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Here is Cardinal Stritch President Dan Scholz's explanation for the university's sudden closure

President Dan Scholz says as Cardinal Stritch's enrollment continued to decline, it couldn't keep relying on reserves to pay its operating deficit. "It's not sustainable anymore," he says.
Emily Files
President Dan Scholz says as Cardinal Stritch's enrollment continued to decline, it couldn't keep relying on reserves to pay its operating deficit. "It's not sustainable anymore," he says.

Students will cross the stage at Cardinal Stritch University’s graduation for the last time this Sunday.

In early April, the university north of Milwaukee announced that it would close after this school year. The news stunned its thousands of alumni and hundreds of current students.

Stritch’s enrollment has plummeted from about 6,000 students in 2010 to just over 1,000 this year. The Franciscan institution has operated at a deficit almost every year in the last decade, according to tax statements.

President Dan Scholz says the situation became unsustainable this school year. Scholz sat down with WUWM for an interview about the decision.

"It was with our January financials," Scholz says. "So in early-to-mid February we started realizing we're going to have a significant cash flow issue ... if we don't hit our fall enrollments numbers and then the spring semester comes around and we get closer, don't quite hit it, we're going to have a shortage of revenue coming in."

Scholz says administrators and the board of trustees started going to donors, looking for grants and going to banks for loans, to help fill an about $6 million deficit.

"That's not unusual, many institutions our size, if they're facing that, they make those decisions," Scholz says. "It wasn't until maybe six weeks later, late March, early April where we realized we weren't going to make it."

Scholz says in the past, the university has partially relied on cash reserves, but those weren't sufficient this time.

He says university leadership didn't go public with a plea for help because it didn't seem to be a successful strategy for other universities on the brink of closure, like King's College in New York.

"We were watching universities across the country who went public with the financial situation they were in, and none of that seemed to a successful tactic — to say, 'Hey we need $6 million just to operate through the end of the term,' — we weren't seeing any success with that sort of option."

The closure decision has thrown hundreds of Stritch students' education plans up in the air. Other universities and colleges have agreed to Teach-Out and transfer agreements with Stritch, but some students won't be able to transfer all their credits.

Scholz says Stritch didn't mislead students about its financial situation

"It's not like we had that information for a year and we were under false pretenses enrolling students," Scholz says. "In fact all the numbers looked that this next fall numbers were going to be good, in terms of enrollment. So it was a question of can we make it to the fall, financially."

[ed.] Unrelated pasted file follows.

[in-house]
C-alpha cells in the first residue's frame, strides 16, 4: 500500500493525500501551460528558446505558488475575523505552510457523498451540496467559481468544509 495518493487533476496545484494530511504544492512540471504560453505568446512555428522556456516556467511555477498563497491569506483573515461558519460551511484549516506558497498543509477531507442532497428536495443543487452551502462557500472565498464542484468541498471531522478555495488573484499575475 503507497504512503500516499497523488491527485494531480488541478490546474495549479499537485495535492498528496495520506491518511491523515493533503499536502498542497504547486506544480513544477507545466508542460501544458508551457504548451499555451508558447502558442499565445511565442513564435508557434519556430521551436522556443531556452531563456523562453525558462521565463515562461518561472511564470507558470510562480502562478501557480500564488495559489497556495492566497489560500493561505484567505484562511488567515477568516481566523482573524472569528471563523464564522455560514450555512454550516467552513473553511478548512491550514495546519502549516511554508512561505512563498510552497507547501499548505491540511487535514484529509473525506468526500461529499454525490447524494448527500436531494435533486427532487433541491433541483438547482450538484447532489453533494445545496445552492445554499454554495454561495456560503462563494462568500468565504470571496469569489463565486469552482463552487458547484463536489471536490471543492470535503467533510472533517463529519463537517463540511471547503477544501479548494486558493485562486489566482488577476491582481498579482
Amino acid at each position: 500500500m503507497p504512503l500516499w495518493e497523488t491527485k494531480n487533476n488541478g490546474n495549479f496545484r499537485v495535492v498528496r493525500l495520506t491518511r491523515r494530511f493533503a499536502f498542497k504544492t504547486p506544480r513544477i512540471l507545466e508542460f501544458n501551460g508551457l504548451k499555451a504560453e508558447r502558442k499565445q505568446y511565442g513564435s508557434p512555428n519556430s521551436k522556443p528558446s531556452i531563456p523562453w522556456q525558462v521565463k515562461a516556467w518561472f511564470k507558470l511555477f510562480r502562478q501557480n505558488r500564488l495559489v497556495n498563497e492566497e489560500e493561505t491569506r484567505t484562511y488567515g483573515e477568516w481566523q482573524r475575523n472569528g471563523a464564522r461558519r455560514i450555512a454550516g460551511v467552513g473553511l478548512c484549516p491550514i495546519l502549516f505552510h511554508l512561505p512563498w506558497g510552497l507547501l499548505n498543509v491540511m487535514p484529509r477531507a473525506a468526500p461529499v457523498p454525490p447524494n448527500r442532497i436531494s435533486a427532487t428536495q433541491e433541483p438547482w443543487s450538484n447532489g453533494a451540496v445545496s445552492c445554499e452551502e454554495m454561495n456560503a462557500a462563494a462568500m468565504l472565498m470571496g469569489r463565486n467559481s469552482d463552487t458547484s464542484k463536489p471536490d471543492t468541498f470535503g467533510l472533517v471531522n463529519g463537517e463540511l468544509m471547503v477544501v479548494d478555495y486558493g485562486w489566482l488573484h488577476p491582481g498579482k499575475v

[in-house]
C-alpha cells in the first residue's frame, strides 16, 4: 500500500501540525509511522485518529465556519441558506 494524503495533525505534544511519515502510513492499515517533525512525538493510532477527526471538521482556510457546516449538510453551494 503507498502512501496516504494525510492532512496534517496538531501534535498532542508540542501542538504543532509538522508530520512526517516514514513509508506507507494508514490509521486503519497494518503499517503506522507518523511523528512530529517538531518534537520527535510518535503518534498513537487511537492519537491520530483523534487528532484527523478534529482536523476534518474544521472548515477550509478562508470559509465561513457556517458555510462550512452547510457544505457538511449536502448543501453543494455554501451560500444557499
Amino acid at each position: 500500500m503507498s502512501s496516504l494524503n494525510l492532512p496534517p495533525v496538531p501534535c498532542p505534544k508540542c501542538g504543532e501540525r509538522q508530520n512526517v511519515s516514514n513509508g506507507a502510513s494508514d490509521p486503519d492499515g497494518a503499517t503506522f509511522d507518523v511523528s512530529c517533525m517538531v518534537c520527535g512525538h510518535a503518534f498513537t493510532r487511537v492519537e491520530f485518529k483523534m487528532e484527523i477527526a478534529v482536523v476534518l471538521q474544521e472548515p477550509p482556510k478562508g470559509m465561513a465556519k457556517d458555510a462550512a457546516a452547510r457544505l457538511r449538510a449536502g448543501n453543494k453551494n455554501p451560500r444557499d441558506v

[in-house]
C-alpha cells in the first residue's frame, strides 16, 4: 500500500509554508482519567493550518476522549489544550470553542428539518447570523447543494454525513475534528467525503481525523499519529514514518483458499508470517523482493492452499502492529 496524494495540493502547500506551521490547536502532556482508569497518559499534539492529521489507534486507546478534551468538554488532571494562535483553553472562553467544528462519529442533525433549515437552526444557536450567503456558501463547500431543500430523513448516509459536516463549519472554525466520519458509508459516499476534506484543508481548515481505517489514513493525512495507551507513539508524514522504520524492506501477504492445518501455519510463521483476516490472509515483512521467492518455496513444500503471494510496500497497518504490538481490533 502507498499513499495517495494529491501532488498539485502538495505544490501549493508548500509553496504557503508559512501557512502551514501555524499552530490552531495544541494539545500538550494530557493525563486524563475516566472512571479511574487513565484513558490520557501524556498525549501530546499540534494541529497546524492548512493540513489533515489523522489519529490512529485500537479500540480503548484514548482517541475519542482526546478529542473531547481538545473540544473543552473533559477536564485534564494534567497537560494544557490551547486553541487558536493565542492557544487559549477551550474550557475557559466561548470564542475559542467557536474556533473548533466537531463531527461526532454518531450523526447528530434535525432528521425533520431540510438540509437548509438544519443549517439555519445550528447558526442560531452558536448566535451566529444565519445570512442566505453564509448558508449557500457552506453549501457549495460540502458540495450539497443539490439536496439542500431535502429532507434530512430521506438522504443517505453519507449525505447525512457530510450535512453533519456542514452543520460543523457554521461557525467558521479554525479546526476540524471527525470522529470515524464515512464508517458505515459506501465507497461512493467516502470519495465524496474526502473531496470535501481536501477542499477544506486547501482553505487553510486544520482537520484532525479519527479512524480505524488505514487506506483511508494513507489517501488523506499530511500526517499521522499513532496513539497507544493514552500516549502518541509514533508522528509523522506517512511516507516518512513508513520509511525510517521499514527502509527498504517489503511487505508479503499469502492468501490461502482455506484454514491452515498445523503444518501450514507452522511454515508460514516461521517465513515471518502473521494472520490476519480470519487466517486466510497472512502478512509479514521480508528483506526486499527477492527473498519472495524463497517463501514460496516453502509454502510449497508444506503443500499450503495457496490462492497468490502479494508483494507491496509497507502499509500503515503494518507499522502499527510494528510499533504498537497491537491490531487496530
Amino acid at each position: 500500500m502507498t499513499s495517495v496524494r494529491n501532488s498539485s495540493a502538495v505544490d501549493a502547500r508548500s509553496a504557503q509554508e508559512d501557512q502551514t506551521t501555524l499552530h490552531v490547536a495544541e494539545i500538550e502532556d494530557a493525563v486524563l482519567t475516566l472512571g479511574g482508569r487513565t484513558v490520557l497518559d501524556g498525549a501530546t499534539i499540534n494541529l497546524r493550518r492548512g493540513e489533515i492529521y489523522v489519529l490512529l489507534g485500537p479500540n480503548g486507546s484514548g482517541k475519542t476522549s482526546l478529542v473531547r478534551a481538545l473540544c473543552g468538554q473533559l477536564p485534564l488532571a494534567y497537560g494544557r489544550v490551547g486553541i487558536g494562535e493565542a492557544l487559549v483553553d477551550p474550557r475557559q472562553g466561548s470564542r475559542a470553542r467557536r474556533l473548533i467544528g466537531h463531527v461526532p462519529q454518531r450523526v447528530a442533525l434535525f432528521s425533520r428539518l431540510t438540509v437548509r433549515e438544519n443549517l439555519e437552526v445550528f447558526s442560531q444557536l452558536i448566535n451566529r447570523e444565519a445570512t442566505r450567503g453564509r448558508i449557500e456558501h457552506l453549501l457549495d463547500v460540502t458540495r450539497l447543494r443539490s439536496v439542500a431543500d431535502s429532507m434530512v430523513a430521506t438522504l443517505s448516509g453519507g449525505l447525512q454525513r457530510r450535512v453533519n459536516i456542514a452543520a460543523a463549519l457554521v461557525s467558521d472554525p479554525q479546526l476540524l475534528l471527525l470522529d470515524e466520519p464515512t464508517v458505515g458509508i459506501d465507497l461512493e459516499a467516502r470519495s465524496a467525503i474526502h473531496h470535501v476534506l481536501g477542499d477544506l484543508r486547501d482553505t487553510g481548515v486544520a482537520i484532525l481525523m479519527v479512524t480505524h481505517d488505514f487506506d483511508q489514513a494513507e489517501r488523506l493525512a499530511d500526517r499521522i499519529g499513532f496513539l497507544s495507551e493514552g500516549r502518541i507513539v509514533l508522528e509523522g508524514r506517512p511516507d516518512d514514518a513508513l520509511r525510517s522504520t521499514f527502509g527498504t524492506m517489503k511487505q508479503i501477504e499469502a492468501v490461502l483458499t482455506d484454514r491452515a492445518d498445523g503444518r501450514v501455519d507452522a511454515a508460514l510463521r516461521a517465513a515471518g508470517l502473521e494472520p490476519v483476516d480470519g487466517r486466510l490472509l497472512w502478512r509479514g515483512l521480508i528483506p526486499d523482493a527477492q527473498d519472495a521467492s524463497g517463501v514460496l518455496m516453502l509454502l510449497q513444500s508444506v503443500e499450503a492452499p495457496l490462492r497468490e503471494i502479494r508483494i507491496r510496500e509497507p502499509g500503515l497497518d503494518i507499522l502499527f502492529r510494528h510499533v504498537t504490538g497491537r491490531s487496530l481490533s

So was it a short-term cash-flow issue that prompted this permanent decision? Scholz says no, "It had been building up for years" with declining enrollment.

"In the end, we felt like we had to maintain Stritch’s quality education," Scholz says. "And if we can’t do that, if our finances aren’t going to let us deliver a quality education, we felt like we couldn’t in good faith keep going forward."

Nate Johnson, a higher education data analyst, says universities like Stritch are some of the most vulnerable amid the national picture of declining college enrollment. They don't have large endowments like some competitive private schools, and they don't get taxpayer funding.

"Community colleges have had some pretty steep declines in enrollment, but they get support from either the state or local governments, or both, that help them keep their doors open through those times," says Johnson.

Scholz has been at Stritch for 19 years, first as a religious studies teacher, then a dean, and eventually as president of the school — a role he took on about three years ago.

He says, this is a sad time at Stritch. But he's also feeling grateful.

"To think we've got over 40,000 alumni and literally hundreds of Sisters [of St. Francis of Assisi] who built this place — we're very proud of what Cardinal Stritch University has done in 86 years."

After its commencement ceremony on May 21, Stritch won't be totally closed. It will hold summer school classes, primarily for students within 3-6 credits of graduating. Scholz says no official closure date has been set, but it will probably be some time in the fall.

He says staff layoffs are happening in stages through the summer, depending on each person's role.

What will happen to the campus and its buildings? Scholz says the Sisters of St. Francis of Assisi, who founded the school and still have "reserved powers" have the ultimate say. He says he would prefer to see another education institution take over the buildings.


Emily is an editor and project leader for WUWM.
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